USNS Montford Point (MLP 1, left) is shown here conducting 'skin-to-skin' operations with USNS Bob Hope (T-AKR 300, right). The navy is exploring options for arming support vessels if they are to be part of an amphibious combat operation. Source: Military Sealift Command
The US Navy has a cargo ship ship named for the famous entertainer. Who knew? Certainly not me. He lived to be 100 years old.
Celebrated for his long career performing United Service Organizations (USO) shows to entertain active service American military personnel—he made 57 tours for the USO between 1941 and 1991—Hope was declared an honorary veteran of the United States Armed Forces in 1997 by act of the U.S. Congress. - Wikipedia

Thursday, April 16, 2015

Busy Hands

Just wanted to show what I've been working on this winter. All are dollhouse miniatures--1/12 scale. "Taller" items are about 7/8". I am working on a full line and will adding new items as well as new glazes and designs. I bought the furniture at the Cincinnati Miniature Show last weekend where I met a lot of nice people and got helpful advice.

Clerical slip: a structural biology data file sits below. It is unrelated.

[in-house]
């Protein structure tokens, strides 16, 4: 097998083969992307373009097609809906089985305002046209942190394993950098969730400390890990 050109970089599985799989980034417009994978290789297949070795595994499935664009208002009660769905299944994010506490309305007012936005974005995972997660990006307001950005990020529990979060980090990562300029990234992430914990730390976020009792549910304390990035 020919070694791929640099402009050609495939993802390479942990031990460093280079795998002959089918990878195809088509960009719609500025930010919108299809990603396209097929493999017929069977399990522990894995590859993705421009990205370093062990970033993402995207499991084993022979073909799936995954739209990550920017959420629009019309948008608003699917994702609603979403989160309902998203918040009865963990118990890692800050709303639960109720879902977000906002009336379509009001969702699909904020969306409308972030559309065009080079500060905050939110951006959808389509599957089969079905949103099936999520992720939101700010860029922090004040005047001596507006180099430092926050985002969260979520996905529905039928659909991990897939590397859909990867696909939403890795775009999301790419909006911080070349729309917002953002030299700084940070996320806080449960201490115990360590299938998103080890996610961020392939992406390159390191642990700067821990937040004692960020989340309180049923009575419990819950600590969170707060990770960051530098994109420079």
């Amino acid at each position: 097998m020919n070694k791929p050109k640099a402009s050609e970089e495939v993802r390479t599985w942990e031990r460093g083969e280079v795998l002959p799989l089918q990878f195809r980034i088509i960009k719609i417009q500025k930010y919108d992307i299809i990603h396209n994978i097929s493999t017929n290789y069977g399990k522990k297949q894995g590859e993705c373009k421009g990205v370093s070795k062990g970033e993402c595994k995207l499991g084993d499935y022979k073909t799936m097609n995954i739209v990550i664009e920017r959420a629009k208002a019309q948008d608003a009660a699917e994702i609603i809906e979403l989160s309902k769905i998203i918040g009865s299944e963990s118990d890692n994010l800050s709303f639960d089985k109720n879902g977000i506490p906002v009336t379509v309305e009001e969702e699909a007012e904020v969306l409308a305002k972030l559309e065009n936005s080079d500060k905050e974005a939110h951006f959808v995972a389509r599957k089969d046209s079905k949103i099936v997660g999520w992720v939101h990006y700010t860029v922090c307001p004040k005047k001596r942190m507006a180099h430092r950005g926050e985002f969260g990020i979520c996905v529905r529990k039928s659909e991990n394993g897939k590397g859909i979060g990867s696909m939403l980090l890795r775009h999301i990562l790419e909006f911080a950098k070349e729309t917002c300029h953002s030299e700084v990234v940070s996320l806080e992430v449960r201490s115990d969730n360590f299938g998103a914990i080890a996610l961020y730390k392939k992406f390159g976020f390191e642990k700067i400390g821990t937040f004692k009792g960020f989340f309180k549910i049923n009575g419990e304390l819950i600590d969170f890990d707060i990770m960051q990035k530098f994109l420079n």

Not me, a friend of mine posted this on Facebook. Some people knit, some people play cards, some people blog, and some people, like Gayle, turn a thousand pounds of clay into pots every year. These miniatures are a new thing for her. She has a page on Facebook.


NONEL

U.S. Marines with Maritime Raid Force, 26th Marine Expeditionary Unit, breach a door with a demolitions charge during breach training at Fort Pickett, Va., April 10, 2015. U.S. Marine Corps photo by Cpl. Joshua W. Brown.
See that squiggly, glow-in-the-dark cord in the center of the picture? What are they doing? Playing with silly string? No, it's Nonel, a non-electric means of detonating explosives. If you are old like me, you might remember seeing signs around road construction projects asking you to turn off your radios. It wasn't your radio receiver they were worried about, it was the radio transmitters. Only a few people had them back then, being as they cost fortune and were bolted into your car, not like the miniature ones everyone carries around in their pocket these days. Rumor had it radio signals could cause electrically operated detonators to explode, leading to all kinds of mayhem.